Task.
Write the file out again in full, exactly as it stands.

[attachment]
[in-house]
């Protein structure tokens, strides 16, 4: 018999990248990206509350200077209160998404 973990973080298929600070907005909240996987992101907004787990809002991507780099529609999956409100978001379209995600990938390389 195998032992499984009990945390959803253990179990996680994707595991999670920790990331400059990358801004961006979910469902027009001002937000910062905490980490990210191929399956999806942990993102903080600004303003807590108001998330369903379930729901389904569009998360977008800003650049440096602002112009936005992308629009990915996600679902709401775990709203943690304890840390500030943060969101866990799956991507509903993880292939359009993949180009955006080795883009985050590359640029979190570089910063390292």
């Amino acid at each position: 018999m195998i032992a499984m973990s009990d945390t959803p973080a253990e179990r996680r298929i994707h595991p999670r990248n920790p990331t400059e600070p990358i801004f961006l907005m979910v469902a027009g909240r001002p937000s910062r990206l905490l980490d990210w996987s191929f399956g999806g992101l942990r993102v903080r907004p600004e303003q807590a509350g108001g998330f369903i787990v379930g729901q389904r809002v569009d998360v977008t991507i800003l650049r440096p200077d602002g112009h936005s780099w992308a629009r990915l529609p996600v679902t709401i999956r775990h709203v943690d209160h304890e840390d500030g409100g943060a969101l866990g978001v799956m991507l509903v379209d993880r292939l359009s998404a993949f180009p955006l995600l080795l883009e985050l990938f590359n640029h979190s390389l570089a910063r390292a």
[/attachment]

[in-house]
């Protein structure tokens, strides 16, 4: 018999990248990206509350200077209160998404 973990973080298929600070907005909240996987992101907004787990809002991507780099529609999956409100978001379209995600990938390389 195998032992499984009990945390959803253990179990996680994707595991999670920790990331400059990358801004961006979910469902027009001002937000910062905490980490990210191929399956999806942990993102903080600004303003807590108001998330369903379930729901389904569009998360977008800003650049440096602002112009936005992308629009990915996600679902709401775990709203943690304890840390500030943060969101866990799956991507509903993880292939359009993949180009955006080795883009985050590359640029979190570089910063390292």
């Amino acid at each position: 018999m195998i032992a499984m973990s009990d945390t959803p973080a253990e179990r996680r298929i994707h595991p999670r990248n920790p990331t400059e600070p990358i801004f961006l907005m979910v469902a027009g909240r001002p937000s910062r990206l905490l980490d990210w996987s191929f399956g999806g992101l942990r993102v903080r907004p600004e303003q807590a509350g108001g998330f369903i787990v379930g729901q389904r809002v569009d998360v977008t991507i800003l650049r440096p200077d602002g112009h936005s780099w992308a629009r990915l529609p996600v679902t709401i999956r775990h709203v943690d209160h304890e840390d500030g409100g943060a969101l866990g978001v799956m991507l509903v379209d993880r292939l359009s998404a993949f180009p955006l995600l080795l883009e985050l990938f590359n640029h979190s390389l570089a910063r390292a």